Thursday, October 28, 1976

Jonathan Swift's Gulliver’s Travels published 250 years ago on this day

First posted 7/4/2020; updated 7/6/2020.

Gulliver’s Travels

Jonathan Swift

First Publication: October 28, 1726

Category: fantasy novel/political parody

Sales: 1 million

Accolades (click on badges to see full lists):

About the Book:

“Considered the greatest satire ever written in English,” BN Jonathan Swift “shows humans at their worst: whether diminished (in Lilliput) or grossly magnified (in Brobdingnag). Our capacity for self-delusion – personified by the absurdly pompous Gulliver – makes this darkest of novels very funny.” TG He “intended this masterpiece, as he once wrote Alexander Pope, to ‘vex the world rather than divert it.’” AZ

“Savagely ironic, it portrays man as foolish at best, and at worst, not much more than an ape. The direct and unadorned narrative” AZ “chronicles the fantastic voyages of Lemuel Gulliver, principally to four marvelous realms.” BN In “the land of Lilliput…six-inch-high inhabitants bicker over trivialities” AZ while Brobdingnag is “a land where giants reduce man to insignificance.” AZ He also visits “Laputa, a wondrous flying island; and a country where the Houyhnhnms, a race of intelligent horses, are served by savage humanoid creatures called Yahoos.” BN

“Written with disarming simplicity and careful attention to detail, this classic is diverse in its appeal: for children, it remains an enchanting fantasy. For adults, it is a witty parody of political life in Swift’s time and a scathing send-up of manners and morals in 18th-century England.” AZ

“Beneath the surface of this enchanting fantasy lurks a devastating critique of human malevolence, stupidity, greed, vanity, and short-sightedness. A brilliant combination of adventure, humor, and philosophy, Gulliver’s Travels is one of literature’s most durable masterpieces.” BN

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Thursday, October 14, 1976

A.A. Milne Winnie-the-Pooh: Published 50 Years Ago Today

Last updated 11/2/2020.


A.A. Milne

First Publication: October 14, 1926

Category: children’s stories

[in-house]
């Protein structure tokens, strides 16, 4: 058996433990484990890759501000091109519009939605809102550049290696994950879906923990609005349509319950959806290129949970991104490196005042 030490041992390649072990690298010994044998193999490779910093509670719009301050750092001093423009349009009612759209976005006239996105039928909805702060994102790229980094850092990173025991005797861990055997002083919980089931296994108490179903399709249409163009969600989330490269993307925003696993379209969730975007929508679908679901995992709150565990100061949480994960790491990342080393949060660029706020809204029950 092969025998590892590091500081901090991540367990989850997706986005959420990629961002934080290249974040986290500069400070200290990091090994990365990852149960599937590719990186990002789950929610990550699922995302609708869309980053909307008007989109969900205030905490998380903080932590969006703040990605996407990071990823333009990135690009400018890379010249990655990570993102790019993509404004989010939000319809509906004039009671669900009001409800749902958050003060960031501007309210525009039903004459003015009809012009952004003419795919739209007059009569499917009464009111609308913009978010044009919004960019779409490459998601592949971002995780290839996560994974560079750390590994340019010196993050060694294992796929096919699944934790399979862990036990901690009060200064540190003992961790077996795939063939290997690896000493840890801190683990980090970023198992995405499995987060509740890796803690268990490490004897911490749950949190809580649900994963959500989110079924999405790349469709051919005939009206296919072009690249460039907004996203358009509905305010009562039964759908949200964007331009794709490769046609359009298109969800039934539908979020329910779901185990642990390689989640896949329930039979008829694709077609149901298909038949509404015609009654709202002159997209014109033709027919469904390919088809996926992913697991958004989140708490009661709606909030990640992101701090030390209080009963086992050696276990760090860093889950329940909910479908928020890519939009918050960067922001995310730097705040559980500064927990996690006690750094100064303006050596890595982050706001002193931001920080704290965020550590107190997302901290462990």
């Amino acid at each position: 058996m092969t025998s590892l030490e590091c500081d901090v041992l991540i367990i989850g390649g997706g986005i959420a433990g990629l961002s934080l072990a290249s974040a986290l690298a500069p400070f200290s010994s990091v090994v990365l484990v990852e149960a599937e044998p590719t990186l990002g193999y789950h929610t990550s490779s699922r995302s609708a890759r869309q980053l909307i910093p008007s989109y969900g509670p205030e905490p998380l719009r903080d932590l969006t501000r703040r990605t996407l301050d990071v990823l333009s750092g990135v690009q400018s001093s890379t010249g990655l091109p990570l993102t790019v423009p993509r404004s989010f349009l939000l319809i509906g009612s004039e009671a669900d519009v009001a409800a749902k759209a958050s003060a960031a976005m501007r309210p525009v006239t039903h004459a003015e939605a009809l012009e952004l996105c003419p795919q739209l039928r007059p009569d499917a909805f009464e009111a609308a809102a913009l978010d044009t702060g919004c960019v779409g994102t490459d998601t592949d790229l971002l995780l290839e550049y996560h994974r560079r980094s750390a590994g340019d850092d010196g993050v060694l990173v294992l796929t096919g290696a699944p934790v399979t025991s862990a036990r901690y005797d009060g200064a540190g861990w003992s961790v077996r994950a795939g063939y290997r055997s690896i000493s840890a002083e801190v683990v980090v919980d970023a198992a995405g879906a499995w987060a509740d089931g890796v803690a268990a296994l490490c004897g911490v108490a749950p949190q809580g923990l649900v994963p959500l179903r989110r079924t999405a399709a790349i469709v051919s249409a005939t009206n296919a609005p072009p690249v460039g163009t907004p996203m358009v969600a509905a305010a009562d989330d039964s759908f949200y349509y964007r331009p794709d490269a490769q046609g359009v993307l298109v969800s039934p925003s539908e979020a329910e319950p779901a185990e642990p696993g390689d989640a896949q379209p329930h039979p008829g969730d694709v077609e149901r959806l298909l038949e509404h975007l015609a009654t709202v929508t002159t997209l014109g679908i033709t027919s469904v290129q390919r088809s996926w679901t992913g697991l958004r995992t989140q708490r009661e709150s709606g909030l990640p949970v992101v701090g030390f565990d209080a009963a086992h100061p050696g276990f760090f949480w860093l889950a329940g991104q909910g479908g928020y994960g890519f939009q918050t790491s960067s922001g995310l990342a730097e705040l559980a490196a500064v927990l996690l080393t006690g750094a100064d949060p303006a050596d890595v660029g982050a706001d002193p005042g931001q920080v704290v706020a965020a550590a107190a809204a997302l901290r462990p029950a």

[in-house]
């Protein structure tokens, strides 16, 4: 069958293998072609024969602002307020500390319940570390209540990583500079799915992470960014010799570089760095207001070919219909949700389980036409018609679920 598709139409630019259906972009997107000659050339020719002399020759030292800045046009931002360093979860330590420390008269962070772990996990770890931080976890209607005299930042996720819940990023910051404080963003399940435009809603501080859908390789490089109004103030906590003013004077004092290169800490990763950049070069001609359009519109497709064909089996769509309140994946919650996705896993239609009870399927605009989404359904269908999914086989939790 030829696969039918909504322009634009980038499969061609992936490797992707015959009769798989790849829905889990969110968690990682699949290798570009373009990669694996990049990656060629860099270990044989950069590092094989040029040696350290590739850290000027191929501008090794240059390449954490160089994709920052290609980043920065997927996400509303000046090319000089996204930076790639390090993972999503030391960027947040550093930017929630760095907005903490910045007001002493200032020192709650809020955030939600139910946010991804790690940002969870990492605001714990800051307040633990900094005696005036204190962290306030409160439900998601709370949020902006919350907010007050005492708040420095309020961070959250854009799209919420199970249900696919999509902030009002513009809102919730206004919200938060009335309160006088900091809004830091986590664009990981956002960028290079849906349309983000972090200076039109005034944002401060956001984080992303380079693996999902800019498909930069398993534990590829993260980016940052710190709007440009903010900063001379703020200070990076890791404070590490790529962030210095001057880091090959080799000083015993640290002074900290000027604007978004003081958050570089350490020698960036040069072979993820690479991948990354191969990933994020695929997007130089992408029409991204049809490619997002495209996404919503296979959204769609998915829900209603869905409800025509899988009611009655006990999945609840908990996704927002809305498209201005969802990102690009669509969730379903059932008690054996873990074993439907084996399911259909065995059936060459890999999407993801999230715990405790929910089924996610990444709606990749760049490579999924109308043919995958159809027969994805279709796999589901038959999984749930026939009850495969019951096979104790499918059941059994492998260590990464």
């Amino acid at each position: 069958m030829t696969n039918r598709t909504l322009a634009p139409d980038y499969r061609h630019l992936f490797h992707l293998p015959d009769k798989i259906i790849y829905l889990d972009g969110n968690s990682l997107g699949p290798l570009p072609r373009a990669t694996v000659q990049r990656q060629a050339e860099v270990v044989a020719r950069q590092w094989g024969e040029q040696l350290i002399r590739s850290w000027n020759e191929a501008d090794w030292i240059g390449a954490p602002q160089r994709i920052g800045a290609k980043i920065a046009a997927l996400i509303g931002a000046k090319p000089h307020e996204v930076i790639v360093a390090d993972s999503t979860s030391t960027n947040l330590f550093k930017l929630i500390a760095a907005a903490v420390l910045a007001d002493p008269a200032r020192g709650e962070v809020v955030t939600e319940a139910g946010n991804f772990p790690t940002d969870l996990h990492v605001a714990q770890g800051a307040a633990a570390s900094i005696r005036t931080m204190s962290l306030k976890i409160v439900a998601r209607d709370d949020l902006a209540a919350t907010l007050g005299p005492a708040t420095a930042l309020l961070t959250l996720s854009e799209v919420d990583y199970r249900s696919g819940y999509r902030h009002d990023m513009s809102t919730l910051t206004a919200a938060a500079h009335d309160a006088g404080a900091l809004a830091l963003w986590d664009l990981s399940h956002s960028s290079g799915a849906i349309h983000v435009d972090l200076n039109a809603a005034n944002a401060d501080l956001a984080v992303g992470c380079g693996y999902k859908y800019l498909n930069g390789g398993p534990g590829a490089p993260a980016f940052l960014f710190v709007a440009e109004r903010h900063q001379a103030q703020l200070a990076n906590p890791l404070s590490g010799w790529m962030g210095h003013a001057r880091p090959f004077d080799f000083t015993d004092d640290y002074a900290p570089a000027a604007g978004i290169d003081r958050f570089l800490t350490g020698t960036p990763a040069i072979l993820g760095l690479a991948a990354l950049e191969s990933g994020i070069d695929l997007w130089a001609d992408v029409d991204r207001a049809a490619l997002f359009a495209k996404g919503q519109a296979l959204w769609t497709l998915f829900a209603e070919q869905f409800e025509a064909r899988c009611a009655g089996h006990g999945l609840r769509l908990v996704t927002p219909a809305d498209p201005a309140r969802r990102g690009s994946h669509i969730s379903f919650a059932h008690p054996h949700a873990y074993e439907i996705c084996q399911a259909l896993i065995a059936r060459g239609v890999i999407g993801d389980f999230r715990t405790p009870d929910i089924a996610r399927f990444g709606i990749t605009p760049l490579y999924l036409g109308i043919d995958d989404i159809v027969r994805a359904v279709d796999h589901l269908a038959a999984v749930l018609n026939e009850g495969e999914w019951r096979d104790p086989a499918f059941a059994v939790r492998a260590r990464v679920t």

Sales: 2.95 million

Accolades (click on badges to see full lists):

About the Book:

In this classic children’s book, “A.A. Milne created a life philosophy with the trials, triumphs and tiddley-poms of the honey-loving, always kind-hearted” TG teddy bear, Winnie-the-Pooh and his adventures with his friends who include the timid Piglet, the melancholy Eeyore, the wise Owl, the picky Rabbit, and the motherly Kanga looking after her son Roo. The book’s sequel, The House at Pooh Corner, introduced the bouncy Tigger.

“These characters and their stories are timeless treasures of childhood that continue to speak to all of us with the kind of freshness and heart that distinguishes true storytelling.” AZ

In 1926, Saturday Review said: “Winnie-the-Pooh is a joy; full of solemn idiocies and the sort of jokes one weeps over helplessly, not even knowing why they are so funny, and with it all the real wit and tenderness which alone could create a priceless little masterpiece.” AZ

A.A. Milne, “wrote this book for his son, Christopher Robin.” AZ As the illustrator, Ernest H. Shepard “lovingly gave Pooh and his companions shape.” AZ “Portions of the book were adapted from previously published stories. The first chapter, for instance, was adapted from ‘The Wrong Sort of Bees,’ a story published in the London Evening News in its issue for Christmas Eve 1925. The chapters in the book can be read independently of each other, as they are episodic in nature and plots do not carry over from one chapter to the next.” WK

Resources and Related Links:

In July 2018, I became the organizer of the Classic Novels Book Club. Check out the Book Club tab here or Meetup for more information. This is our November 2020 book.